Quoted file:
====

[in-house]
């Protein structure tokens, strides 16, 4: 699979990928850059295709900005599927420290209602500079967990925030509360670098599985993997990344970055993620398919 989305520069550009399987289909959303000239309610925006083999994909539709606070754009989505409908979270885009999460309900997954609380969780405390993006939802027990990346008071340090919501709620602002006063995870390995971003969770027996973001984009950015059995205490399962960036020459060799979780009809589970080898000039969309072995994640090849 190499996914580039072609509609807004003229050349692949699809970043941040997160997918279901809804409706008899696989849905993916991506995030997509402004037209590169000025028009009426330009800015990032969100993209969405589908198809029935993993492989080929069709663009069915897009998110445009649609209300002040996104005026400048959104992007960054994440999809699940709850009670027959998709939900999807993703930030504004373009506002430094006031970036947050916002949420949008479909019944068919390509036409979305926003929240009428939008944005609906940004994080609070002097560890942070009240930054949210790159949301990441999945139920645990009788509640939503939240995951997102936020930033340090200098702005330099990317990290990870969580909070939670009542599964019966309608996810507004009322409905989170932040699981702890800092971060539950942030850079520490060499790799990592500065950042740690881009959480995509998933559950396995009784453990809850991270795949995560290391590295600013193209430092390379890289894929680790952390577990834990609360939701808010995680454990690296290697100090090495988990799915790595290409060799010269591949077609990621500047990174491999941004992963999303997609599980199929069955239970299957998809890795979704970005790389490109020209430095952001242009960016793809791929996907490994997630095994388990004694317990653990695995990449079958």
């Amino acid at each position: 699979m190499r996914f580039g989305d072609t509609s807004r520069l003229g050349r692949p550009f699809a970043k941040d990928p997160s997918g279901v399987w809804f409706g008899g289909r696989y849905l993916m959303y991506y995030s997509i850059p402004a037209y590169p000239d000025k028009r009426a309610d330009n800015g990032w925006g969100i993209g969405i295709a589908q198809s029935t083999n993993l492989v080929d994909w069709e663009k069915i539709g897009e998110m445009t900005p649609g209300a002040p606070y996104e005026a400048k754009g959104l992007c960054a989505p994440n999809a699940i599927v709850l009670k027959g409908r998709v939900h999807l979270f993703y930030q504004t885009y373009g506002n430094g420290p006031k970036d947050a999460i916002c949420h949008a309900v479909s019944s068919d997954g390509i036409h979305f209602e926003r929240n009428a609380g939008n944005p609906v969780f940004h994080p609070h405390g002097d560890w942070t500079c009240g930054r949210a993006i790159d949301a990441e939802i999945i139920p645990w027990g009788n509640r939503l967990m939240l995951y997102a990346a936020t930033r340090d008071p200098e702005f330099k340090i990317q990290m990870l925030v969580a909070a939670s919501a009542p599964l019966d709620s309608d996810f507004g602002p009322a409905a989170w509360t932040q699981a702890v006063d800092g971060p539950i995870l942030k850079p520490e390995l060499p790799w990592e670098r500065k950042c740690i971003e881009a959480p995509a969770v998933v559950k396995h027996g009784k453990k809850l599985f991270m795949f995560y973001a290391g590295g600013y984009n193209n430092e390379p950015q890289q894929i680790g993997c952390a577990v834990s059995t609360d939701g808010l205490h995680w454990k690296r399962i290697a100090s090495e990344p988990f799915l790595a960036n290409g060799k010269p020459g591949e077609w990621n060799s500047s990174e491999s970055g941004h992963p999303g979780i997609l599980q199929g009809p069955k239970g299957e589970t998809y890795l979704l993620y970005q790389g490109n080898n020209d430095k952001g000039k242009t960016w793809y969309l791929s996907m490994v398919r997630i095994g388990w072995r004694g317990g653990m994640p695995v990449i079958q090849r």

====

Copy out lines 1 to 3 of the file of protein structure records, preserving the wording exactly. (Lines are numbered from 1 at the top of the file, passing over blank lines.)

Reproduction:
[in-house]
């Protein structure tokens, strides 16, 4: 699979990928850059295709900005599927420290209602500079967990925030509360670098599985993997990344970055993620398919 989305520069550009399987289909959303000239309610925006083999994909539709606070754009989505409908979270885009999460309900997954609380969780405390993006939802027990990346008071340090919501709620602002006063995870390995971003969770027996973001984009950015059995205490399962960036020459060799979780009809589970080898000039969309072995994640090849 190499996914580039072609509609807004003229050349692949699809970043941040997160997918279901809804409706008899696989849905993916991506995030997509402004037209590169000025028009009426330009800015990032969100993209969405589908198809029935993993492989080929069709663009069915897009998110445009649609209300002040996104005026400048959104992007960054994440999809699940709850009670027959998709939900999807993703930030504004373009506002430094006031970036947050916002949420949008479909019944068919390509036409979305926003929240009428939008944005609906940004994080609070002097560890942070009240930054949210790159949301990441999945139920645990009788509640939503939240995951997102936020930033340090200098702005330099990317990290990870969580909070939670009542599964019966309608996810507004009322409905989170932040699981702890800092971060539950942030850079520490060499790799990592500065950042740690881009959480995509998933559950396995009784453990809850991270795949995560290391590295600013193209430092390379890289894929680790952390577990834990609360939701808010995680454990690296290697100090090495988990799915790595290409060799010269591949077609990621500047990174491999941004992963999303997609599980199929069955239970299957998809890795979704970005790389490109020209430095952001242009960016793809791929996907490994997630095994388990004694317990653990695995990449079958």
């Amino acid at each position: 699979m190499r996914f580039g989305d072609t509609s807004r520069l003229g050349r692949p550009f699809a970043k941040d990928p997160s997918g279901v399987w809804f409706g008899g289909r696989y849905l993916m959303y991506y995030s997509i850059p402004a037209y590169p000239d000025k028009r009426a309610d330009n800015g990032w925006g969100i993209g969405i295709a589908q198809s029935t083999n993993l492989v080929d994909w069709e663009k069915i539709g897009e998110m445009t900005p649609g209300a002040p606070y996104e005026a400048k754009g959104l992007c960054a989505p994440n999809a699940i599927v709850l009670k027959g409908r998709v939900h999807l979270f993703y930030q504004t885009y373009g506002n430094g420290p006031k970036d947050a999460i916002c949420h949008a309900v479909s019944s068919d997954g390509i036409h979305f209602e926003r929240n009428a609380g939008n944005p609906v969780f940004h994080p609070h405390g002097d560890w942070t500079c009240g930054r949210a993006i790159d949301a990441e939802i999945i139920p645990w027990g009788n509640r939503l967990m939240l995951y997102a990346a936020t930033r340090d008071p200098e702005f330099k340090i990317q990290m990870l925030v969580a909070a939670s919501a009542p599964l019966d709620s309608d996810f507004g602002p009322a409905a989170w509360t932040q699981a702890v006063d800092g971060p539950i995870l942030k850079p520490e390995l060499p790799w990592e670098r500065k950042c740690i971003e881009a959480p995509a969770v998933v559950k396995h027996g009784k453990k809850l599985f991270m795949f995560y973001a290391g590295g600013y984009n193209n430092e390379p950015q890289q894929i680790g993997c952390a577990v834990s059995t609360d939701g808010l205490h995680w454990k690296r399962i290697a100090s090495e990344p988990f799915l790595a960036n290409g060799k010269p020459g591949e077609w990621n060799s500047s990174e491999s970055g941004h992963p999303g979780i997609l599980q199929g009809p069955k239970g299957e589970t998809y890795l979704l993620y970005q790389g490109n080898n020209d430095k952001g000039k242009t960016w793809y969309l791929s996907m490994v398919r997630i095994g388990w072995r004694g317990g653990m994640p695995v990449i079958q090849r």